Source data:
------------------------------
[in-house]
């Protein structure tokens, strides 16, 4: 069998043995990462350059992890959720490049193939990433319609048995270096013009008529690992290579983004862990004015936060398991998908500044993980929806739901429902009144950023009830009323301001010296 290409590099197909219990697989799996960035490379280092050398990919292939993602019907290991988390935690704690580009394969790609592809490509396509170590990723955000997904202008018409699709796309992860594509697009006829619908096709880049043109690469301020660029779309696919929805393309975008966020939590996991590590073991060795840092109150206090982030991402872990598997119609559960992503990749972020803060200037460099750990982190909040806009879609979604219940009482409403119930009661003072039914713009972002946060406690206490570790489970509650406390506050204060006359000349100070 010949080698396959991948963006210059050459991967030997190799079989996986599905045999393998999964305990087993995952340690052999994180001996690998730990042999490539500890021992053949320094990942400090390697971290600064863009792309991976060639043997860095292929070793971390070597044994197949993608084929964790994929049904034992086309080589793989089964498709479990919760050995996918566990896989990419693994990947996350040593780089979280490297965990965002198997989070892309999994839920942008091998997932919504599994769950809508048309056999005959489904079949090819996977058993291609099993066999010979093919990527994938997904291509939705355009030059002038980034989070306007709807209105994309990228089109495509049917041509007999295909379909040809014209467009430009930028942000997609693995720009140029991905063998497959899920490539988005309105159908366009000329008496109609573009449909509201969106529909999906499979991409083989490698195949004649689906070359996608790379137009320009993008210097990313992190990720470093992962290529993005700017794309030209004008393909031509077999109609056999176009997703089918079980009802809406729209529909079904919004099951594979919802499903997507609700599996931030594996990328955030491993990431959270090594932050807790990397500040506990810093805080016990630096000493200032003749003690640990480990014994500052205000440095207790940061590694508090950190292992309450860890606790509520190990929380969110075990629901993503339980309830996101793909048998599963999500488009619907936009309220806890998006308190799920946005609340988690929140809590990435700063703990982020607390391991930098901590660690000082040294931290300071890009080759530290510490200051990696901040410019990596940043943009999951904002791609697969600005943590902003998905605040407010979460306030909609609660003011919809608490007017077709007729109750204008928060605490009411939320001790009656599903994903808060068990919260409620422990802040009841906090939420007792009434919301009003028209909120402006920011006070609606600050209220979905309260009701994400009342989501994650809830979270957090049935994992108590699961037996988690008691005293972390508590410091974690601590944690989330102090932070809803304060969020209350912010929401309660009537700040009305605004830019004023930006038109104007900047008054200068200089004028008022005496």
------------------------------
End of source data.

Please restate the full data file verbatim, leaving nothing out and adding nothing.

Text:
[in-house]
């Protein structure tokens, strides 16, 4: 069998043995990462350059992890959720490049193939990433319609048995270096013009008529690992290579983004862990004015936060398991998908500044993980929806739901429902009144950023009830009323301001010296 290409590099197909219990697989799996960035490379280092050398990919292939993602019907290991988390935690704690580009394969790609592809490509396509170590990723955000997904202008018409699709796309992860594509697009006829619908096709880049043109690469301020660029779309696919929805393309975008966020939590996991590590073991060795840092109150206090982030991402872990598997119609559960992503990749972020803060200037460099750990982190909040806009879609979604219940009482409403119930009661003072039914713009972002946060406690206490570790489970509650406390506050204060006359000349100070 010949080698396959991948963006210059050459991967030997190799079989996986599905045999393998999964305990087993995952340690052999994180001996690998730990042999490539500890021992053949320094990942400090390697971290600064863009792309991976060639043997860095292929070793971390070597044994197949993608084929964790994929049904034992086309080589793989089964498709479990919760050995996918566990896989990419693994990947996350040593780089979280490297965990965002198997989070892309999994839920942008091998997932919504599994769950809508048309056999005959489904079949090819996977058993291609099993066999010979093919990527994938997904291509939705355009030059002038980034989070306007709807209105994309990228089109495509049917041509007999295909379909040809014209467009430009930028942000997609693995720009140029991905063998497959899920490539988005309105159908366009000329008496109609573009449909509201969106529909999906499979991409083989490698195949004649689906070359996608790379137009320009993008210097990313992190990720470093992962290529993005700017794309030209004008393909031509077999109609056999176009997703089918079980009802809406729209529909079904919004099951594979919802499903997507609700599996931030594996990328955030491993990431959270090594932050807790990397500040506990810093805080016990630096000493200032003749003690640990480990014994500052205000440095207790940061590694508090950190292992309450860890606790509520190990929380969110075990629901993503339980309830996101793909048998599963999500488009619907936009309220806890998006308190799920946005609340988690929140809590990435700063703990982020607390391991930098901590660690000082040294931290300071890009080759530290510490200051990696901040410019990596940043943009999951904002791609697969600005943590902003998905605040407010979460306030909609609660003011919809608490007017077709007729109750204008928060605490009411939320001790009656599903994903808060068990919260409620422990802040009841906090939420007792009434919301009003028209909120402006920011006070609606600050209220979905309260009701994400009342989501994650809830979270957090049935994992108590699961037996988690008691005293972390508590410091974690601590944690989330102090932070809803304060969020209350912010929401309660009537700040009305605004830019004023930006038109104007900047008054200068200089004028008022005496």